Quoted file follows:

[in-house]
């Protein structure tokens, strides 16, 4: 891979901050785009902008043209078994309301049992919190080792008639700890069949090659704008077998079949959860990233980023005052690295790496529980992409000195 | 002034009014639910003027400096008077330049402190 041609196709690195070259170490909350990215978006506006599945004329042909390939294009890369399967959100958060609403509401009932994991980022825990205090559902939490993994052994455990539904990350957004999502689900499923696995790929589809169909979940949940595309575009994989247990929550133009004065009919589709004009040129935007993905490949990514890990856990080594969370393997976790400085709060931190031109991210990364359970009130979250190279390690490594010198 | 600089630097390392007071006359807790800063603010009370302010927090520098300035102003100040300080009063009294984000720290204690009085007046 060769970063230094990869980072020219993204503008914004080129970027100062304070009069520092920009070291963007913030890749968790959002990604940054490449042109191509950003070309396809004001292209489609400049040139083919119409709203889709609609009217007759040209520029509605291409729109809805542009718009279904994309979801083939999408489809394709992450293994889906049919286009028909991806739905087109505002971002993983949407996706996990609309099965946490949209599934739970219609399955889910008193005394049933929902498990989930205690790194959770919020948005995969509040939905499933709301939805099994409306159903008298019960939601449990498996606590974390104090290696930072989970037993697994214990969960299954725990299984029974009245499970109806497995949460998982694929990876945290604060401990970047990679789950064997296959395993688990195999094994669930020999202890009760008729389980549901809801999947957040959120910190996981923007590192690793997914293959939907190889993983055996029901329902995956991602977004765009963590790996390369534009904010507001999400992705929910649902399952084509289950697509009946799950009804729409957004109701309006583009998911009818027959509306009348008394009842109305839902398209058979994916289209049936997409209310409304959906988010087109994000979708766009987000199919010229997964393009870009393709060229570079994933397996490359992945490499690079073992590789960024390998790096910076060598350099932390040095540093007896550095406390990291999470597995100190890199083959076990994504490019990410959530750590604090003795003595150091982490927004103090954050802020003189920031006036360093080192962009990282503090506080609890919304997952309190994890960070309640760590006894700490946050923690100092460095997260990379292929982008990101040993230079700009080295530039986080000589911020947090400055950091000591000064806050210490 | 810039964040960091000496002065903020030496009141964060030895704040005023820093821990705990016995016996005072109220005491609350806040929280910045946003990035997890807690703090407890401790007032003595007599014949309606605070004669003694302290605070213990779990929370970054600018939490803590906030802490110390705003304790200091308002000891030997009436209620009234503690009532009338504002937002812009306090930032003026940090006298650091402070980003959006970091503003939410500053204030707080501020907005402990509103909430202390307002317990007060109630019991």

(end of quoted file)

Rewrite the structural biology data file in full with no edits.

[in-house]
């Protein structure tokens, strides 16, 4: 891979901050785009902008043209078994309301049992919190080792008639700890069949090659704008077998079949959860990233980023005052690295790496529980992409000195 | 002034009014639910003027400096008077330049402190 041609196709690195070259170490909350990215978006506006599945004329042909390939294009890369399967959100958060609403509401009932994991980022825990205090559902939490993994052994455990539904990350957004999502689900499923696995790929589809169909979940949940595309575009994989247990929550133009004065009919589709004009040129935007993905490949990514890990856990080594969370393997976790400085709060931190031109991210990364359970009130979250190279390690490594010198 | 600089630097390392007071006359807790800063603010009370302010927090520098300035102003100040300080009063009294984000720290204690009085007046 060769970063230094990869980072020219993204503008914004080129970027100062304070009069520092920009070291963007913030890749968790959002990604940054490449042109191509950003070309396809004001292209489609400049040139083919119409709203889709609609009217007759040209520029509605291409729109809805542009718009279904994309979801083939999408489809394709992450293994889906049919286009028909991806739905087109505002971002993983949407996706996990609309099965946490949209599934739970219609399955889910008193005394049933929902498990989930205690790194959770919020948005995969509040939905499933709301939805099994409306159903008298019960939601449990498996606590974390104090290696930072989970037993697994214990969960299954725990299984029974009245499970109806497995949460998982694929990876945290604060401990970047990679789950064997296959395993688990195999094994669930020999202890009760008729389980549901809801999947957040959120910190996981923007590192690793997914293959939907190889993983055996029901329902995956991602977004765009963590790996390369534009904010507001999400992705929910649902399952084509289950697509009946799950009804729409957004109701309006583009998911009818027959509306009348008394009842109305839902398209058979994916289209049936997409209310409304959906988010087109994000979708766009987000199919010229997964393009870009393709060229570079994933397996490359992945490499690079073992590789960024390998790096910076060598350099932390040095540093007896550095406390990291999470597995100190890199083959076990994504490019990410959530750590604090003795003595150091982490927004103090954050802020003189920031006036360093080192962009990282503090506080609890919304997952309190994890960070309640760590006894700490946050923690100092460095997260990379292929982008990101040993230079700009080295530039986080000589911020947090400055950091000591000064806050210490 | 810039964040960091000496002065903020030496009141964060030895704040005023820093821990705990016995016996005072109220005491609350806040929280910045946003990035997890807690703090407890401790007032003595007599014949309606605070004669003694302290605070213990779990929370970054600018939490803590906030802490110390705003304790200091308002000891030997009436209620009234503690009532009338504002937002812009306090930032003026940090006298650091402070980003959006970091503003939410500053204030707080501020907005402990509103909430202390307002317990007060109630019991």